Manhattan’s ‘polarized’ market rocks resi developers
As new development sales continue to struggle, Manhattan resales are getting a boost. The overall number of sales that closed in the first quarter fell 2.7 percent when compared with the same time in 2018, while the median sales price fell 0.2 percent, according to data from Douglas Elliman. Among new development properties, sales volume tumbled a whopping 39.4 percent, although the median price ticked up 3.4 percent. Elliman’s report found that new development closings had the lowest market share in four-and-a-half years. “The market’s essentially been consistent with a steady erosion of sales volume,” said Jonathan Miller, author of the Elliman report and CEO of appraisal firm Miller Samuel. In the resale market, the number of closed sales rose 2.2 percent year-over-year, as the median sales price grew 3.4 percent, to $997,750. The latter was a new record and represented the eighth straight quarterly increase. Miller said the Manhattan market is “polarized,” largely due to differing inventory trends in new development versus resales, where units don’t typically come to the market in bulk.
New dev sales are climbing in Bed-Stuy
With 27.5 percent of sales during the first quarter, Bedford-Stuyvesant was the top Brooklyn neighborhood for new developments, according to a report from brokerage MNS, which noted that 44 out of 160 total sponsor unit sales took place in the neighborhood. But the broader new development market in Brooklyn is shrinking. The borough’s median sales price dipped 19.6 percent year-over-year, to $1.1 million. The highest-priced sale was a unit at 200 Water Street in Dumbo, which sold for $5.1 million, or $1,795 per square foot. The Brooklyn neighborhood that experienced the largest quarterly downswing was Bushwick, where the price per square foot slid from $966 late last year to $781, per MNS data. The largest quarterly upswing was in Fort Greene, where the price per square foot increased from $882 to $1,327. The sizable shift in the area stems from the low number of sponsor sale closings quarter-over-quarter in Fort Greene, which can create large fluctuations in price, according to MNS. The Real Deal reported in April on a Fort Greene development site hitting the market seeking $65 million.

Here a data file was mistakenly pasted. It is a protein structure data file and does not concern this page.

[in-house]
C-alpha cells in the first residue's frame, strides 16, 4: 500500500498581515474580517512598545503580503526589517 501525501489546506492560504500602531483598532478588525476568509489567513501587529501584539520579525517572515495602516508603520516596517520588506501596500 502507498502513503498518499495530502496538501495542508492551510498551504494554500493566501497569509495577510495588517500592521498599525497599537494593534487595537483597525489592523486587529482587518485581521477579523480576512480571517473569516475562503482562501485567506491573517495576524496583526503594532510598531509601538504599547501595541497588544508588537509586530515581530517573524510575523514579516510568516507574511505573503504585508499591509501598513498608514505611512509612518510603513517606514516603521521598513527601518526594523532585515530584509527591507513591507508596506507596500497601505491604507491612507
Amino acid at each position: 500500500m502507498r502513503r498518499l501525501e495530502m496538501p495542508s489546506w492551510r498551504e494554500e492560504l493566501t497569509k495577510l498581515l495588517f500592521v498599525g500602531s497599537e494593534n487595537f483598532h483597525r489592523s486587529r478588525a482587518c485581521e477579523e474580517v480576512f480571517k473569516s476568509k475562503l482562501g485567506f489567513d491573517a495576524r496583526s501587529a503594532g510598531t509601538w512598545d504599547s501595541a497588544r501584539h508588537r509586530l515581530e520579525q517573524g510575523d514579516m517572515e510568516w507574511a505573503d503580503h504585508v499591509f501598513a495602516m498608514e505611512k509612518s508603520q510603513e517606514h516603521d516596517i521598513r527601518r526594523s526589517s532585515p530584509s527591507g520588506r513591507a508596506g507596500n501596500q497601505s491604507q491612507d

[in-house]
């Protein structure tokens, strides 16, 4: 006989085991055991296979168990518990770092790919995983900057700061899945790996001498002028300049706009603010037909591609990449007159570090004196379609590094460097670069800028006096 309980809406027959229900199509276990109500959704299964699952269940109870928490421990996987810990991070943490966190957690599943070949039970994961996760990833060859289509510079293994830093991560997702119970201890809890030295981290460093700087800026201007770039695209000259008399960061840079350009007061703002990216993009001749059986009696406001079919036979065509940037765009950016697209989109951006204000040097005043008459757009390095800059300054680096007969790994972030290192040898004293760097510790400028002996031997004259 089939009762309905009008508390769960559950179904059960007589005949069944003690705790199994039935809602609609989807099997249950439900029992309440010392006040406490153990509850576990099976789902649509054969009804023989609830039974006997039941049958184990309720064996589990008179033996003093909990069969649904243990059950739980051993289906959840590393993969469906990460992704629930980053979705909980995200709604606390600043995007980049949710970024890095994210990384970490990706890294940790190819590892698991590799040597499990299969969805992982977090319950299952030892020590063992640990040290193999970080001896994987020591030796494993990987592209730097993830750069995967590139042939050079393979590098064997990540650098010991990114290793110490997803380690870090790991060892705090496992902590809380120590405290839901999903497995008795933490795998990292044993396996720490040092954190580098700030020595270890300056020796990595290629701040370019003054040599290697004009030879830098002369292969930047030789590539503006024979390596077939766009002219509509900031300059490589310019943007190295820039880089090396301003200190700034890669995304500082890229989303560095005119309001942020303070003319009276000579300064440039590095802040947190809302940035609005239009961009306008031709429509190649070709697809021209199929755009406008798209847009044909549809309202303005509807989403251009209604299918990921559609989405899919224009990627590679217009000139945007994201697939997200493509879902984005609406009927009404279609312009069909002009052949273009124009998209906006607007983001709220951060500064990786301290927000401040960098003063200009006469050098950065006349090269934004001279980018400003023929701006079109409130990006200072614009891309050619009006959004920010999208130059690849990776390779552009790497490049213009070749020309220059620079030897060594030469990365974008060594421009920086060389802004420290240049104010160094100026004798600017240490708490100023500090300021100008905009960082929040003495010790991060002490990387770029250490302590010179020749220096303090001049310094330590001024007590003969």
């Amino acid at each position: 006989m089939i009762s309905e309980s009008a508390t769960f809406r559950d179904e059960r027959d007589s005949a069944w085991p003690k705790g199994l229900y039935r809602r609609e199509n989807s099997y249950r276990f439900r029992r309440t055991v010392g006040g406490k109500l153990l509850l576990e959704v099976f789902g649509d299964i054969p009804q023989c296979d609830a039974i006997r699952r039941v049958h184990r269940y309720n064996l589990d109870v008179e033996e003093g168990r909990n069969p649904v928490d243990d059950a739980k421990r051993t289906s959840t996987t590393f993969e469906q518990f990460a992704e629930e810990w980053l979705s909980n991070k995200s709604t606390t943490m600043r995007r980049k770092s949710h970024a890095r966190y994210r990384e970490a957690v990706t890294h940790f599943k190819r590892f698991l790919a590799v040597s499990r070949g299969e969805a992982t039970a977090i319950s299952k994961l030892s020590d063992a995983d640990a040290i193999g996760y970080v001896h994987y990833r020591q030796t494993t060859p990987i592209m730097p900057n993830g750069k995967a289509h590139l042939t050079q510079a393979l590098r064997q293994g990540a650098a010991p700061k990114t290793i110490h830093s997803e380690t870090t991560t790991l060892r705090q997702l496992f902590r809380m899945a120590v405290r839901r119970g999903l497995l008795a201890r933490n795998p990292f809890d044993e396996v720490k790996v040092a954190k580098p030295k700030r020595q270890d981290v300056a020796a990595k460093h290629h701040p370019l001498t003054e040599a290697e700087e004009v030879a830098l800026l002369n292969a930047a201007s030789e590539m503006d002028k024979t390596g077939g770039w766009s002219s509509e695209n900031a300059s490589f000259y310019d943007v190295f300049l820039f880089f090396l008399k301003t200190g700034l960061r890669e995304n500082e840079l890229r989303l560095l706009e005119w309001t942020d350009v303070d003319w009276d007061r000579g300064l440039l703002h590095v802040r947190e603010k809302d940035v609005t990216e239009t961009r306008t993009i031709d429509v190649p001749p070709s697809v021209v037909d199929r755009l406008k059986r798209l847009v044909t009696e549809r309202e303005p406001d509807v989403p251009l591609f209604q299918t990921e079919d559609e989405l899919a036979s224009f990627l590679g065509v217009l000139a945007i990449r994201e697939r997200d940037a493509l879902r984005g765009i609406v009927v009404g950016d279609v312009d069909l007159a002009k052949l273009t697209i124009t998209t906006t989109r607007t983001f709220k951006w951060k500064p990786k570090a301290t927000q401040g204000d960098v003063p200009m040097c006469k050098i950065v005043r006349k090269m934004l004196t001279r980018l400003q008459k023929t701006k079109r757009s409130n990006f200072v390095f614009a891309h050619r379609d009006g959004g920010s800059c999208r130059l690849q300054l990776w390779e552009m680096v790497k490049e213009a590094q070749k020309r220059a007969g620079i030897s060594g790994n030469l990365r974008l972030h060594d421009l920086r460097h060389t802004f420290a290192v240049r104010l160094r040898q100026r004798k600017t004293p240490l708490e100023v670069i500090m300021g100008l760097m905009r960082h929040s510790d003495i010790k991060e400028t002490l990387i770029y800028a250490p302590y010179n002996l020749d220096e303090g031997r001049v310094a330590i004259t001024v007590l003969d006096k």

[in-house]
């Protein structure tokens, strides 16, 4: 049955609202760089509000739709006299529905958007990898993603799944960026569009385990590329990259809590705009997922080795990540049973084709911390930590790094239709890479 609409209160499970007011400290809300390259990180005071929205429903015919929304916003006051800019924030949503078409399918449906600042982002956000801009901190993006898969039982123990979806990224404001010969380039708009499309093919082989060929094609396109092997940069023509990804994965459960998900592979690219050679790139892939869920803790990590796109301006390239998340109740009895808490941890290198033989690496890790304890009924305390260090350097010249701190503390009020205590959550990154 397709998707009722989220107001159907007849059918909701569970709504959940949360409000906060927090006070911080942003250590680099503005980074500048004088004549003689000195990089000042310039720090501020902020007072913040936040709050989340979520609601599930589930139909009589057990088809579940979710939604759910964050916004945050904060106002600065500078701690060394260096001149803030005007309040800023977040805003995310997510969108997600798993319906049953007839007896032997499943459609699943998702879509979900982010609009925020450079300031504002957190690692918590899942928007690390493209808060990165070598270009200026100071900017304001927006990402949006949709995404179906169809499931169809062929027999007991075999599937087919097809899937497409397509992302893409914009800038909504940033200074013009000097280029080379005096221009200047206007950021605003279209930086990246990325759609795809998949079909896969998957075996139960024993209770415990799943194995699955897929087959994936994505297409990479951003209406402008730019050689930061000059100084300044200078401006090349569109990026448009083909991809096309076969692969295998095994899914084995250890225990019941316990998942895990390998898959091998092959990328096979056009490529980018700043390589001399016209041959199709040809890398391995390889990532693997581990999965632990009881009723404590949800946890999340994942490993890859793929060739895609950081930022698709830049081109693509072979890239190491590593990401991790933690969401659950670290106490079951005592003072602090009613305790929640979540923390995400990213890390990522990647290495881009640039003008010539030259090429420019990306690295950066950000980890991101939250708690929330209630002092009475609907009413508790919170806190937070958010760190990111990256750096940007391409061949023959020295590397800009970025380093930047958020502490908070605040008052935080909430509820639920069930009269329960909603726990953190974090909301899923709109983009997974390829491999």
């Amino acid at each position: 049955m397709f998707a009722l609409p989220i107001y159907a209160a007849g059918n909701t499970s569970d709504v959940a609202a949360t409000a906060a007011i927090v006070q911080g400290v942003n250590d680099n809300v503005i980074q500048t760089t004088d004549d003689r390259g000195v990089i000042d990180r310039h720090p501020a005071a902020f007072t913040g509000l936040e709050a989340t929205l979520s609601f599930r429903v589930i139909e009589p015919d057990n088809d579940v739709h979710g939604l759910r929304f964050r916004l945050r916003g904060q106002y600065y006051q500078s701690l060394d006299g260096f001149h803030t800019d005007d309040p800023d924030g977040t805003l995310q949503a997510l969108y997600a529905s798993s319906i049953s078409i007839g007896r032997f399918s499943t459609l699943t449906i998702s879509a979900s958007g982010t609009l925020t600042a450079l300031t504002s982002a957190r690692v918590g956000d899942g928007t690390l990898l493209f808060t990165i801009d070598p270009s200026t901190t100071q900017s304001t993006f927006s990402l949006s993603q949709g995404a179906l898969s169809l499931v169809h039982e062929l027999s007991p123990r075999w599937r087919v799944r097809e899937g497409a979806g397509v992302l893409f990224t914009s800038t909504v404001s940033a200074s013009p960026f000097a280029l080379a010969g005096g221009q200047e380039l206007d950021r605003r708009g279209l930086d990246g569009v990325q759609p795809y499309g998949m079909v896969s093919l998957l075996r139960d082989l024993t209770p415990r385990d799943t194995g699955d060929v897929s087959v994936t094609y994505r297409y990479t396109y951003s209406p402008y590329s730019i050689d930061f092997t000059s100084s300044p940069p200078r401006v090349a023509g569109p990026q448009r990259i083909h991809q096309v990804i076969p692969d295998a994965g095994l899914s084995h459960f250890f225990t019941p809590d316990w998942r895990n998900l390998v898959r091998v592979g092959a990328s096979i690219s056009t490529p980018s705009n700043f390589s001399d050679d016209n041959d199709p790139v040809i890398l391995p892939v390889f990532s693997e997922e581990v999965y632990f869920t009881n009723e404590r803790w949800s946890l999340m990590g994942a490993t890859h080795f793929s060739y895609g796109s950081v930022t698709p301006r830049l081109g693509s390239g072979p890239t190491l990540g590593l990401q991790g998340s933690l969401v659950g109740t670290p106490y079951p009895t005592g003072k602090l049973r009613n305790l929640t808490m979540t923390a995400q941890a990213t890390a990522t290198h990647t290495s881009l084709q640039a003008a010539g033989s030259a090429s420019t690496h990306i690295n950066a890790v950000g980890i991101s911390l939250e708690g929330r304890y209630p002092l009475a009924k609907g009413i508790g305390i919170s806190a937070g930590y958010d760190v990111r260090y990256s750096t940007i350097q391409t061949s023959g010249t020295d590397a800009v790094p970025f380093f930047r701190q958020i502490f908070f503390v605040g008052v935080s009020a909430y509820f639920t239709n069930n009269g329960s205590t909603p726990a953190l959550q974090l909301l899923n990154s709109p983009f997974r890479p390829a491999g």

FiDi sales are still falling
The gap between buyers and sellers in the Financial District is getting wider. The median closing price of homes in FiDi during the first quarter was 4.7 percent lower than asking, according to a market report from the brokerage Platinum Properties. The median price plunged 14.5 percent during the first three months of 2019, to $1.01 million. A year earlier, similar units in the neighborhood closed at a 4.1 percent premium. Despite the downturn, there could be some cause for optimism. Although sales slipped 16 percent year-over-year in the first quarter, the drop-off was an improvement from the previous quarter’s 39 percent decline. The nearby Downtown neighborhood of Battery Park City also struggled with sales volume, which fell 11 percent when compared to the same time period last year. The median price, however, jumped 40 percent in Battery Park City, to $1.5 million. Platinum Properties’ report noted that the increase was driven by two-bedroom units, which saw a 26 percent spike in the median price, while three-bedroom unit prices tumbled 36 percent.
Buyers in Brooklyn, Queens stay on the sidelines
A quarterly Elliman market report looking at Brooklyn and Queens found falling sales prices and rising inventory, in line with similar trends in Manhattan. Nonetheless, the number of new leases being signed in both outer boroughs was up to start 2019, suggesting that for the time being potential buyers are staying put in the rental market. “When the sales market dips, the rental market is up,” said Elliman’s New York City president and CEO, Steven James. “The buyer is still waiting for better deals.” Sales volume continued to drop in Brooklyn, falling year-over-year for the fifth consecutive quarter, according to Elliman. Meanwhile, listing inventory in Brooklyn jumped 56.8 percent, to 3,203. Sales prices, which had been hitting record highs since the end of 2017, were slightly down. Brooklyn’s median sales price fell 3.8 percent, to $765,000. But luxury properties saw their median sales price rise 3.1 percent, to $2.5 million. The same patterns were visible in Queens, albeit on a smaller scale. The borough’s median sales price stayed flat, at $550,000, as luxury properties saw their median sales price rise 2.3 percent, to a record $1.34 million.